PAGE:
Does the world need Superman? He's probably the most iconic comic book hero ever created, but it seems his invulnerability has a cost. There is buzz about another attempt at rebooting the franchise, but is there any point?

As America continues aging, we find ourselves in a world where Batman receives Oscars and Spider-Man is offered multiple cinematic sequels; Even the once minor Iron Man now has shoes filled by a Golden Globe winning actor. Is it strange that the only time you see Superman in today's world is a feigning shadow of a prime-time soap (Smallville) and his immortal "S" symbol adorning only the t-shirts owned by men that cannot fit into button down shirts? For an icon that once held the moniker "Man of Tomorrow," Superman has had little life in this, the first decade of the 21st century.

In 1941 Max Fleischer Studios, the fine people that gave us the erotic styling of Betty Boop, spent an unheard of amount of money ($100,000 per short) creating Superman cartoons that ran before movies. They were as popular as Looney Toons and Mickey Mouse. The only place you can find them now is buried inside a crate marked "bargain" at your local all-needs superstore. They feature a world liken to a combination of the deco style of Lang's Metropolis and hand drawn technique of Disney's Snow White, but to find someone who cares in today's world is a nearly impossible task.


By the 1950s Superman had made his move to television. The character's popularity was reaching impressive heights as a favorite comic, radio program, newspaper strip, breakfast cereal, and lunchbox illustration. Superman wasn't a superhero, he was the superhero.

Then came the 1960s, a time of great change in America, but the only change Superman made as far as the small screen was concerned was a move from live action back to animation. His popularity continued to soar as artists like Andy Warhol placed him on a pedestal, welcoming him to the world of high art. It seemed the Superman truly was indestructible.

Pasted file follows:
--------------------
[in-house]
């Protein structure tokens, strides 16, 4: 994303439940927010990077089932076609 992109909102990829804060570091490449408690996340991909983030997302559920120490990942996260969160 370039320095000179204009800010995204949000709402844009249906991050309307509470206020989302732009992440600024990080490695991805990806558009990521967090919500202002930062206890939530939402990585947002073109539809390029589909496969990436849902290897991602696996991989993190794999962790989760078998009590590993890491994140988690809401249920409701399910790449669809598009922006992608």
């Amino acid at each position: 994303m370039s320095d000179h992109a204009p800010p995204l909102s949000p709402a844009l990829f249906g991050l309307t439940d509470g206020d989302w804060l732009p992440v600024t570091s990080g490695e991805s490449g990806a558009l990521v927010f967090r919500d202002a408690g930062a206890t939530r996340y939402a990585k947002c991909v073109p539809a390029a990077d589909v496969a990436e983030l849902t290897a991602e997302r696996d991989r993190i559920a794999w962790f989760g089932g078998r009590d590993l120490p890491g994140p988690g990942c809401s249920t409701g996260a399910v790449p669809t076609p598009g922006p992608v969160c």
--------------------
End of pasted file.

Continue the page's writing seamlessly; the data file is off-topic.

By the 1970s Superman was met with some competition. As his own cartoon lost popularity, Superfriends took off on ABC's Saturday Morning lineup. While Superman was still getting top billing, the world was becoming less impressed with the superhero, and their interest was being doled out to more modern comic characters like The X-Men and Spider-Man. It looked like the hero was weakening just before the 1980s hit. It was in this moment that the franchise scored the biggest goal it ever has. In 1978 Superman hit the big screen as a feature length Warner Brothers film.

The 1980s brought what we'd think of today as a "reboot" for Superman. Because his comic had been around so long there had been many nonsensical storylines in the comic book plotlines. As the film series starring Christopher Reeve replaced any and all former incarnations of The Last Son of Krypton, so too did the comic book wipe out all former Superman stories with The Man of Steel mini-series by John Byrne. Before Superman had lost all of his media power, he was rejuvenated, and his second wind lasted for quite a while...

But nothing lasts forever. In the 1990s the Superman films had lost all of their steam, and those that held tightly to the rights to the character were running out of new ideas. From 1993 to 1997, Lois and Clark was able to turn the storyline into a prime-time drama that focused less on Superman fighting for justice, and more on the romantic relationship. These were the first steps toward, and pardon my French here, the 'pussification' of Superman. While the comic book industry was pushing their epic "Death of Superman" storyline, a group of misinformed media moguls were destroying his television marketability for years to come.

Then came the last decade, from 2000 to 2010 it seems like almost every concept already tried was re-exauhsted: a cartoon show meant to emulate the successful run Batman: The Dark Knight had on FOX, a revamp of Superfriends called Justice League in which Superman shares even more of his spotlight, an animated film that went straight to DVD, a semi-successful soap that's even more effete than Lois and Clark was, and the biggest bomb of all — a huge budget stinker declaring itself a follow-up to the Superman movies that made such an impact 20 years before. What the hell happened? Why was nothing working, somebody at Warner Brothers is willing to pay you a lot of money if you have a legitimate answer to that question.

Superman may have life in him yet. Word on the street is Batman director Christopher Nolan is mentoring another studio attempt at a Superman reprisal. Too bad the most likely scenario places this project into it's very own fortress of solitude.